How do our planners handle applications for increased height and density from developers. Do they get the best deal for the community?

By Pepper Parr

BURLINGTON ON, March 8, 2011  –  Have you ever had a Section 37?  Would you care for one?  I suppose it would help if you knew what a Section 37 is.

A Section 37 is a part of the Municipal Act that allows a municipality to give a developer greater density than that set out in the municipalities Official Plan in exchange for something that is a benefit to the community.  The next Section 37 trade off will probably be related to the Molinaro Group application for an increase in density for the project that want to build at the intersection of Brock and Elgin Streets in the western part of the downtown core.

Planners doing a little horse trading?

Planners doing a little horse trading?

It is common practice for the planning department in a municipality to do a little horse trading with a developer.  It can be fraught with potential conflicts and there have been abuses in some municipalities.

Ted Tyndorf, Chief Planner for the city of Toronto in 2006 talked about Section 37 at a Symposium on All About Planning.  Tyndorf said a Section 37 is NOT an incentive and he refers people to the wording in the Act.  “The Council may by by-laws, authorize increases in height and density otherwise permitted in return for such facility services or matters set out in the By-Laws”. Tyndorf focuses on the words ‘in return for’ and says the legislation contemplates an exchange in the context of good planning and under the conditions set out in the Official Plan.  Some call this “let’s make a deal” planning and then complain that the negotiators settled for too little.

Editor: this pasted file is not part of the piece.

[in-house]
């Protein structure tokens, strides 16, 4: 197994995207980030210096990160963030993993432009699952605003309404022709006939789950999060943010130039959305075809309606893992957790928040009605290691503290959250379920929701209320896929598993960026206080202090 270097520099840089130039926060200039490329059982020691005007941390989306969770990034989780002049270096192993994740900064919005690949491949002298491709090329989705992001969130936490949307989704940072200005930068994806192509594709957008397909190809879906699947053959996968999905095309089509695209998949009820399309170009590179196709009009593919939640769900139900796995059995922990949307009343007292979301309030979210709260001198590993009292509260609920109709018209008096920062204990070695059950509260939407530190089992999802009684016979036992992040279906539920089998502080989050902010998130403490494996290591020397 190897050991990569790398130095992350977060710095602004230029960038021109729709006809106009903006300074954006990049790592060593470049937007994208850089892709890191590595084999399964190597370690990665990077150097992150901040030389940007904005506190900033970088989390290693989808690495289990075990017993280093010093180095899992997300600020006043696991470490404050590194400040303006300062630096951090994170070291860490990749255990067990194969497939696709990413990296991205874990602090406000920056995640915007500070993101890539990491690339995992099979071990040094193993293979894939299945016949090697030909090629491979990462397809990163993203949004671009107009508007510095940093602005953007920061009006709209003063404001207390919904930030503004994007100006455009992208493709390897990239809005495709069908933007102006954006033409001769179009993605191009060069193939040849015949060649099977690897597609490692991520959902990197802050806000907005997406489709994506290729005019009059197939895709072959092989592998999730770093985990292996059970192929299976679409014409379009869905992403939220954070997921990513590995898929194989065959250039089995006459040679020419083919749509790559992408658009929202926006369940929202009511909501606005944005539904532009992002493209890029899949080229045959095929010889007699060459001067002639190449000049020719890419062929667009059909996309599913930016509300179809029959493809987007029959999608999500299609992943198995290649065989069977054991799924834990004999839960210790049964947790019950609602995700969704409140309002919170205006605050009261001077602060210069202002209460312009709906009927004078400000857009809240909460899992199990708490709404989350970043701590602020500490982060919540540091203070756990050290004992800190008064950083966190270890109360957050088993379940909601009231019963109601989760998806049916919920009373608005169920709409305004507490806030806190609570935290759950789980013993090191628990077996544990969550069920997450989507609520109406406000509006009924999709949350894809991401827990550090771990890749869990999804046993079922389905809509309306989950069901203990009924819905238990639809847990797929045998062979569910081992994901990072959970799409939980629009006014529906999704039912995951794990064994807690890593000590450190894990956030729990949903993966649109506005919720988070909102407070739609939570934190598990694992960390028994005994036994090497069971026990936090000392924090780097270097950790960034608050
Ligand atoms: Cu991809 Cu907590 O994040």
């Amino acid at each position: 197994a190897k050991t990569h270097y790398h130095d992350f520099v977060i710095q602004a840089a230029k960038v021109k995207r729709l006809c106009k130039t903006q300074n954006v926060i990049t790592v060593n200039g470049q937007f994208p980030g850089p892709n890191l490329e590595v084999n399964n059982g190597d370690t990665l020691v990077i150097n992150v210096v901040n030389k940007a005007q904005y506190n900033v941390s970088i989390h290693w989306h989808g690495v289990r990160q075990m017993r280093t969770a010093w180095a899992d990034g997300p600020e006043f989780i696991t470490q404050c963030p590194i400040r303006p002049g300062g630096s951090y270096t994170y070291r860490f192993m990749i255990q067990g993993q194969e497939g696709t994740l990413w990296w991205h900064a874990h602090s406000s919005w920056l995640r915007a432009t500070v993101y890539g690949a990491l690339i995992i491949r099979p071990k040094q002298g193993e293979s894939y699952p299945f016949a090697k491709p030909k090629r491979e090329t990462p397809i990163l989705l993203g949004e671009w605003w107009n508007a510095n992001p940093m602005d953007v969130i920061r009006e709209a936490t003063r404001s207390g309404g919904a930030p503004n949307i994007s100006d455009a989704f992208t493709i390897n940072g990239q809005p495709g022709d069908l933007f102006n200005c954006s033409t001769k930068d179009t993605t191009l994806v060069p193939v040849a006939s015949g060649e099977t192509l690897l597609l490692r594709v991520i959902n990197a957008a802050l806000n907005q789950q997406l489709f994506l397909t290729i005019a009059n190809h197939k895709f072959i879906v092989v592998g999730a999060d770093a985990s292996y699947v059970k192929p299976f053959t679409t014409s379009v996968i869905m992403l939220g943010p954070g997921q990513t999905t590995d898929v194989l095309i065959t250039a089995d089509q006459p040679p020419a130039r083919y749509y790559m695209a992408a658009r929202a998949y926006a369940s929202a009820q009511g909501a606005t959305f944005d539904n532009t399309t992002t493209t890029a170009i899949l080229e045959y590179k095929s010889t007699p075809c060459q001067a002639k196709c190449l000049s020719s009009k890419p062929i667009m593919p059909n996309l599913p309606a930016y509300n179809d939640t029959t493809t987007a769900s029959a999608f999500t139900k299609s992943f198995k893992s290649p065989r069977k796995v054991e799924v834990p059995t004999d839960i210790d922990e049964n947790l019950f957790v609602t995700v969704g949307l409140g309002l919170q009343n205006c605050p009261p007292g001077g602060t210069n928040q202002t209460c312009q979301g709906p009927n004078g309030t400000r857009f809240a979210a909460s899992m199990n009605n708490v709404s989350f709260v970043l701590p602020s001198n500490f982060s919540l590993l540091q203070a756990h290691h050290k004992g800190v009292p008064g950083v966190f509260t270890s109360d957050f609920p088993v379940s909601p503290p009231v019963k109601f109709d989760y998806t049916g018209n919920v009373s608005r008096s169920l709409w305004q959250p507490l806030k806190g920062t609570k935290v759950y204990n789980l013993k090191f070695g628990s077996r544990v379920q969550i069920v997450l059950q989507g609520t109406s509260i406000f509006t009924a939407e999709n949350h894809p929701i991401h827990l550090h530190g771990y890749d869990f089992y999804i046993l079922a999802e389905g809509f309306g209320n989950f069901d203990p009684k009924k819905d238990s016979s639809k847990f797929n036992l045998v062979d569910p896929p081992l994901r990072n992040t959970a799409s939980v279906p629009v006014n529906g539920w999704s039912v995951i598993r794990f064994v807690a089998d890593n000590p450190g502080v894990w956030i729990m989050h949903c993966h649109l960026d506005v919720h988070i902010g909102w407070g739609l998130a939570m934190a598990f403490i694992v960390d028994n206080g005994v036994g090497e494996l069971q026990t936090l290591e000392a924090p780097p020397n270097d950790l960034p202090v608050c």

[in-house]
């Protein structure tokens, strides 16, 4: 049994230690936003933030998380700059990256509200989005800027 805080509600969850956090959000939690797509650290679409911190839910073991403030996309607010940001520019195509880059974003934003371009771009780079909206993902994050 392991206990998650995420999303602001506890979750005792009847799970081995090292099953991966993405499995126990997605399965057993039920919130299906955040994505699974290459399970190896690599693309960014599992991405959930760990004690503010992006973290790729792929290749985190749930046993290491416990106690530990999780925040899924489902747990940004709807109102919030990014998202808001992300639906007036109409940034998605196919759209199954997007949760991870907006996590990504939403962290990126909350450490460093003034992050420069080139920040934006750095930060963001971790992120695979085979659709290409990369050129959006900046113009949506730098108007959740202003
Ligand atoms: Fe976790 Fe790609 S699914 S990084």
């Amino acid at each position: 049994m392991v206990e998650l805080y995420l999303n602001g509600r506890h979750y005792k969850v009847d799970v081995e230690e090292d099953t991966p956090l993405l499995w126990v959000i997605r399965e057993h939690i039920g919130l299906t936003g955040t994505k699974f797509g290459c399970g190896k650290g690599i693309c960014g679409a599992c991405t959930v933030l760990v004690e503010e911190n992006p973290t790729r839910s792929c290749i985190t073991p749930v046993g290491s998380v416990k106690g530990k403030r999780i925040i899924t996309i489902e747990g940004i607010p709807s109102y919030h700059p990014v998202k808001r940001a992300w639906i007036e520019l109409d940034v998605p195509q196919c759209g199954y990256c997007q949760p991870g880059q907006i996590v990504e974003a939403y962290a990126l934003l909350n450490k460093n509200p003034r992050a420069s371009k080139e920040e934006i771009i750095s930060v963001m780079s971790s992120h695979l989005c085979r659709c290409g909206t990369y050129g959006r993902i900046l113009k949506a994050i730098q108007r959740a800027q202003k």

Section 37 has been around since 1983.  A point Tyndorf makes is that the community benefit derived from the granting of additional height and density should be based on local community needs, intensification issues in the area, and the nature of the development. Application and strategic objectives and policies of the Official Plan.

Burlington is in the process of gearing up for an Official Plan review – there is a lot to look at and a lot of public educating to be done if there is going to be a plan that satisfies the tax payers.

Mayor Rick Goldring points out that if Burlington is to meet the Place to Grow requirements – and we don’t have a choice with this  – and if we are basically built out then the new housing units are going to be high rise units that will provide the intensification.  Right now that kind of growth seems to be taking place in the western end of Ward 2 and in the Aldershot community.

Residents are content with seven story buildings and they have yet to hear what they think is an adequate explanation for why the 14 and 22 story units are going up.

Goldring also wants to find a way to get beyond the intense community fights over each application for increased height and density applications. “Developers would much rather  build in Burlington but these noisy community meetings don’t make the city all that attractive for developers.”  Some in the city would say that is just fine with them – let the developers go somewhere else.  It’s not quite that simple.  Burlington is going to change – the trick is to get change that maintains the character and scale that everyone wants.